Reed Smith to give lawyers billing credits for work on innovation and technology projects

Reed Smith is rolling out a new programme that lets lawyers earn billable hour credits for time they spend promoting advances in legal technology and operations.

The firm launched a pilot version of the ‘Innovation Hours’ programme last year, with 17 lawyers dedicating 364 hours to six selected projects. This year, the firm will sign off on even more projects, while also flagging five particular client-facing endeavours for added support.

“We had a lot of people wanting to engage in new technologies, process improvement, and new ways of working,” said Reed Smith’s London-based chief knowledge officer Lucy Dillon. “Being able to give people billing credit was the breakthrough way to say to people: ‘We really value your ideas and we want you to have the time and to be rewarded for the time to think things through.’”

The move comes as firms are competing for talent with the rising tech sector and legal industry disruptors, and looking to make their practice appealing to millennials. Skadden Arps Slate Meagher & Flom, for example, has established its own innovation contest encouraging associates to pitch new business ideas, but Reed Smith’s version is open to lawyers at all levels.

For the inaugural effort last year, Dillon and Innovation Hub manager Alex Smith, who is also based in London, culled six ideas from a total of 30 submissions. Each lawyer involved was encouraged to put up to 50 “innovation hours” towards their billing targets.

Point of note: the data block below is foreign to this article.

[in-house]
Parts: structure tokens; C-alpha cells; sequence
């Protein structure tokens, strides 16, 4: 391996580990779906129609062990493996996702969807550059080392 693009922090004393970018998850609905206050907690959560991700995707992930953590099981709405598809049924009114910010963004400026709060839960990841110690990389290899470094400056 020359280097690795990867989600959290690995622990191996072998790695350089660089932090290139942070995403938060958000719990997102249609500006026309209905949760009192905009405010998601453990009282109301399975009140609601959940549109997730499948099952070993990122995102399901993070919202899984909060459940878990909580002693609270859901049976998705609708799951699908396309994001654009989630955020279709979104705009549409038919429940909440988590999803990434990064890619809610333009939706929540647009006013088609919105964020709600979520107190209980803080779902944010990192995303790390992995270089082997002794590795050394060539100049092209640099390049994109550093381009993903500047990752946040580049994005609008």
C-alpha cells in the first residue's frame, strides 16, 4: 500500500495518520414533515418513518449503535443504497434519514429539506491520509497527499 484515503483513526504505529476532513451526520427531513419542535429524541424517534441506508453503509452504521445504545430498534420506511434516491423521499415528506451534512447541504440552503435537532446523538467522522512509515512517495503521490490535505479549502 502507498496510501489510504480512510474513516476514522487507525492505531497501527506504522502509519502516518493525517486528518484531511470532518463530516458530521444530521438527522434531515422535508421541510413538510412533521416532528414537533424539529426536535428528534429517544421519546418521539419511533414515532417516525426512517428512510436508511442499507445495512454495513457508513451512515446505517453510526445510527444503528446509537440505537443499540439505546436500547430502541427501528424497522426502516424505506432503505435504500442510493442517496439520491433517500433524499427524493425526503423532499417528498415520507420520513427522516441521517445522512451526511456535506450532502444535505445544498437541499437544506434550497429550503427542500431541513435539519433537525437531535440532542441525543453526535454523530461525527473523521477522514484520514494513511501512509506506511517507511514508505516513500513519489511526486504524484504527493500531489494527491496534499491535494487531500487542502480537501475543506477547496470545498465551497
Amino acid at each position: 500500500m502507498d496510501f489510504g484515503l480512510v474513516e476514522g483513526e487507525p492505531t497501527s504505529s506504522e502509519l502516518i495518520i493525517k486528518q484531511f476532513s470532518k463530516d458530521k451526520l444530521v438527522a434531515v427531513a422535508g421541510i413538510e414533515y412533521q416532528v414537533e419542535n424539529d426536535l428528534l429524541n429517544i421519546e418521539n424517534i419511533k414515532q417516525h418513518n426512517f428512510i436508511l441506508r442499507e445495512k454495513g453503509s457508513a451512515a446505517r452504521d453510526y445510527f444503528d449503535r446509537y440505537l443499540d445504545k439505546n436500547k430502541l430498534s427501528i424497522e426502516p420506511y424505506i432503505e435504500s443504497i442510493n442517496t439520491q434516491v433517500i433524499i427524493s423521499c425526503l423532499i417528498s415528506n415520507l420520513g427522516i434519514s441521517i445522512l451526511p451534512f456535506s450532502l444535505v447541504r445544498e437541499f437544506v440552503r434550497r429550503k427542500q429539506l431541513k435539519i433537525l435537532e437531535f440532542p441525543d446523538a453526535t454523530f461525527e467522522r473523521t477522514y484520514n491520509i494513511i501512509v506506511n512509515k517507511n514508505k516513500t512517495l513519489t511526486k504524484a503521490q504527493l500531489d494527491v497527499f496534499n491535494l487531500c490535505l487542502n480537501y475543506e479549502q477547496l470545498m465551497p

Kari Larsen, global co-head of Reed Smith’s fintech practice, brought together a team of lawyers for one project: the production of an authoritative whitepaper on blockchain. Lawyers from the firm’s US, UK, Singapore, Beijing and Hong Kong offices were involved in drafting the report, which takes on subjects including data privacy, insurance and capital markets. 

“With having the hours, we were able to recruit various experts in the fields from around the firm,” she said.

Another project led to the successful launch of the firm’s new Breach RespondeRS app, a free tool that simplifies the application of the patchwork of US state laws to let companies focus on protecting data.

Other efforts involved teams in the US, Europe and Asia working on the automation of contracts and documents; a review of databases of previous cases and outcomes to identify trends in the managed care industry; and work with a fintech startup on a new technology model.

Dillon said she was pleased with the seriousness and maturity with which all participants – who included associates, partners and of counsel – handled the work. There was no overbilling or wasted hours.

“They came, put a business case forward and had to articulate what they hoped to achieve,” she said. “It was very well managed.”

For 2018, there is no cap on the number of projects that will be approved, but Dillon will prioritise certain ideas and work closely with practice group leaders to ensure they work.

“I want to make sure there’s rigour around the projects that we support,” she said.

Five projects that have direct impact on the firm’s clients will get special attention. They’ll be part of a fast-track, 12-week programme where an extra level of support will come from Smith and consulting firm Janders Dean.

The announcement comes on the heels of Reed Smith’s establishment of a legal technology programme for select summer associates in both the US and the UK. Five law school students – three in the US and two in the UK – will spend part of their summer developing projects that use tech to improve legal services.

  • Reed Smith senior counsel Roger Parker is among the speakers at this year’s Strategic Technology Forum, which will take place in Italy this June. Subjects on the agenda include AI, the war for tech-savvy millennial talent, and how to react to a public hacking. Click here for more information.